In Focus: Elephants and their Conservation Efforts

A proposed elephant reserve in Chhattisgarh and its reduced area

In News:

  • The proposed Lemru Elephant Reserve (in the pipeline for 20 years) in Chhattisgarh, has become the subject of controversies.
  • This provides the context for understanding of the Elephants and their Reserves in India.

In Focus: Elephants and their Conservation Efforts:

UPSC Books
  • About the species: Elephant (Elephas maximus) is the largest terrestrial mammal of India.
    • The requirement of food and water for elephants are very high (that is why a wide-ranging animal that requires large areas).
    • The status of elephants can be the best indicator of the status of the forests.
    • The Indian elephant is one of three extant recognised subspecies of the Asian elephant and native to mainland Asia.
      • Since 1986, the Asian elephant has been listed as Endangered on the IUCN Red List.

  • Distribution of Elephants in India: About 60% of the Asian elephant population is in India. It occurs in 16 of the 28 states in the country and is showing an increasing trend across its distributional range.
    • Its population in 2012 was estimated to be between 27,785 and 31,368.
    • The current distribution of wild elephants in India is confined to South India; North East including North West Bengal; Central Indian states of Odisha, South West Bengal, Chattisgarh and Jharkhand and North West India in Uttarakhand and Uttar Pradesh.
    • Their wild population has declined by at least 50% since the 1930s. The Asian elephant is threatened by habitat loss, degradation and fragmentation of forests.
  • Legal protection: It is included in Schedule I of the Indian Wildlife (Protection) Act, 1972 and in Appendix I of the Convention on International Trade in Endangered Species of Flora and Fauna (CITES).
    • To ensure that elephants were given adequate protection, the Government of India declared Elephant as the country’s national heritage animal in 2010, on the advice of the Standing Committee of the National Wildlife Board.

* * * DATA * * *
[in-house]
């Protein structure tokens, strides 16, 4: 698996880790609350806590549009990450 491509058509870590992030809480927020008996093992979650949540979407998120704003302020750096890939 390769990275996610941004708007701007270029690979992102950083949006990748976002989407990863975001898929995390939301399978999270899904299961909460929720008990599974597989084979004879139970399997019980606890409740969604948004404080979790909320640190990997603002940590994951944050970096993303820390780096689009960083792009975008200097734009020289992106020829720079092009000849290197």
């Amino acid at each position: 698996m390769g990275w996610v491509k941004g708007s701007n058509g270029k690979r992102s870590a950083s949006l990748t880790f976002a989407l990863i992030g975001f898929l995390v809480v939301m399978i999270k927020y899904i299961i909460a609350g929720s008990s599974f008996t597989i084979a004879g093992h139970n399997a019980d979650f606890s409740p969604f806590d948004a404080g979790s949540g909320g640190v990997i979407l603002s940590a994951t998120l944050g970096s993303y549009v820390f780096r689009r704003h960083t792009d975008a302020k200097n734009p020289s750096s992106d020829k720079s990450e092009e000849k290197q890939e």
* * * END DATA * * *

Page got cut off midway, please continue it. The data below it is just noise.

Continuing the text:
• The Monitoring the Illegal Killing of Elephants (MIKE) programme is an international collaboration (established by the CITES in 1997) that measures the levels, trends and causes of elephant mortality.
      • It provides an information base to support international decision-making related to conservation of elephants in Asia and Africa.
      • There are currently 28 sites participating in the MIKE programme in Asia, of which India has 10 sites.

  • Project Elephant:
    • It was launched by the Government of India in the year 1992 as a Centrally Sponsored Scheme with following objectives:
      • To protect elephants, their habitat & corridors
      • To address issues of man-animal conflict
      • Welfare of captive elephants

    • Through the Project (being mainly implemented in 16 States or UTs), the Ministry of Environment, Forest and Climate Change, Government of India, providesfinancial and technical support to major elephant range states in the country.

Elephant Reserves in India: 

  • As part of activities under Project Elephant, the Government of India notified around 32 elephant Reserves in India.

  • The first elephant reserve was the Singhbhum Elephant Reserve of Jharkhand notified in 2011.

 Environment & Ecology